I'm not entirely certain that I fully understand your question, but here goes, anyway....
A DIP cannot modify or terminate a CBA without following a detailed Code
procedure. See 11 USCA § 1113.
The fact that a collective bargaining agreement (CBA) requires the debtor in possession (DIP) to maintain specific benefits (wages
and retirement benefits, etc.) may be used as a rationale for authorizing continued payment of the benefits postpetition. See In re Arlene's Sportswear, Inc. (BC D MA 1992) 140 B.R. 25, 26-28--permitting postpetition payments to holiday trust fund as required by CBA; Adventure Resources, Inc. v. Holland (4th Cir. 1998) 137 F.3d 786, 795-796--debtor must honor all terms of CBA until properly rejected; but see In re Moline Corp. (BC ND IL 1992) 144 B.R. 75, 77-80--motion to compel debtor to pay prepetition medical benefits and vacation pay under CBA denied (DIP not obligated to make such payments unless and until CBA assumed in bankruptcy).
Now, if the CBA does not require the maintenance of such payments, or the DIP/City rejects the entire collective bargaining agreement, then you have a big problem, because the City doesn't have to do something that was never agreed to at all. The absence of the required health care payments in the CBA could be grounds to sue the union leaders for breach of loyalty, and/or the attorneys who drafted the CBA for malpractice -- but, ultimately, the cost of health care is probably so great than no one other than Uncle Sam could prop up any entity that was successfully sued to cover retirement health care fees.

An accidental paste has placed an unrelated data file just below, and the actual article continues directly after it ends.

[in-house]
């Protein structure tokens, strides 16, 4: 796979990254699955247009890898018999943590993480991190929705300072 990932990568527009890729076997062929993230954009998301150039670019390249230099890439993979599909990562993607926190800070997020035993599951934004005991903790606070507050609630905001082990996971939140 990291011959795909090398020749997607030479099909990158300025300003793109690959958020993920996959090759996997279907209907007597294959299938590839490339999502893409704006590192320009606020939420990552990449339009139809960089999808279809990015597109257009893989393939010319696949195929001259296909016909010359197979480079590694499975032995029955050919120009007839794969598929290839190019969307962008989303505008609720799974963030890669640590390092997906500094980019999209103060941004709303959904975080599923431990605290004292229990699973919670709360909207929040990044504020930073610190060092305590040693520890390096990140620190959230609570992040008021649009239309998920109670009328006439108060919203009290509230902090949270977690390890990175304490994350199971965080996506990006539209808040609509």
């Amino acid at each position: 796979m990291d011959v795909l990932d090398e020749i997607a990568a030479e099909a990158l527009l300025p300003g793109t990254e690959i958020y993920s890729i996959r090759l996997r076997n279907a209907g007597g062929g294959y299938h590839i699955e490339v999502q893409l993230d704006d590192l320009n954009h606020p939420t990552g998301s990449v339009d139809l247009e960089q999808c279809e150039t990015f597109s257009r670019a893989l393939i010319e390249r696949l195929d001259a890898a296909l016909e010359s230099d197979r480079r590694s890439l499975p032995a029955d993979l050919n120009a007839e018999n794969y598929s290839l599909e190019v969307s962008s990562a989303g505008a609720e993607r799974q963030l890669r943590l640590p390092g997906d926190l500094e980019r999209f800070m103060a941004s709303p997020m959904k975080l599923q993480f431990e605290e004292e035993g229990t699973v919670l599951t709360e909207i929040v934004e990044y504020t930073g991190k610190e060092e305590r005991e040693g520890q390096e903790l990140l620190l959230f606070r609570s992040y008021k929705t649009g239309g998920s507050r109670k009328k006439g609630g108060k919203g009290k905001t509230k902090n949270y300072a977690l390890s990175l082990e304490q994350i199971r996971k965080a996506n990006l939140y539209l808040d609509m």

The CBA itself cannot be rejected in bankruptcy, except on a showing of necessity after balancing the equities
of the parties. But, it can be rejected, terminated or modified by the court -- so, some sort of settlement is highly likely, due to the very costly litigation expenses of fighting this sort of issue.
But, again, if the CBA flatly does not require maintaining health care, then there is nothing to stop the City as DIP from ceasing its payments -- and, in fact, it really has little choice, because the alternative would be to provide one unsecured credit inequitable treatment which also violates the bankruptcy code.
Note: You cannot reasonably expect to be able to make a credible defense in bankruptcy court
against an adversary like the City, without a competent lawyer. So, I hope you are one, or you intend to get one in a hurry, because this is simply way
too big a deal to try to "do-it-yourself."
For a Chapter 11 bankruptcy attorney referral, see this link.
Hope this helps.
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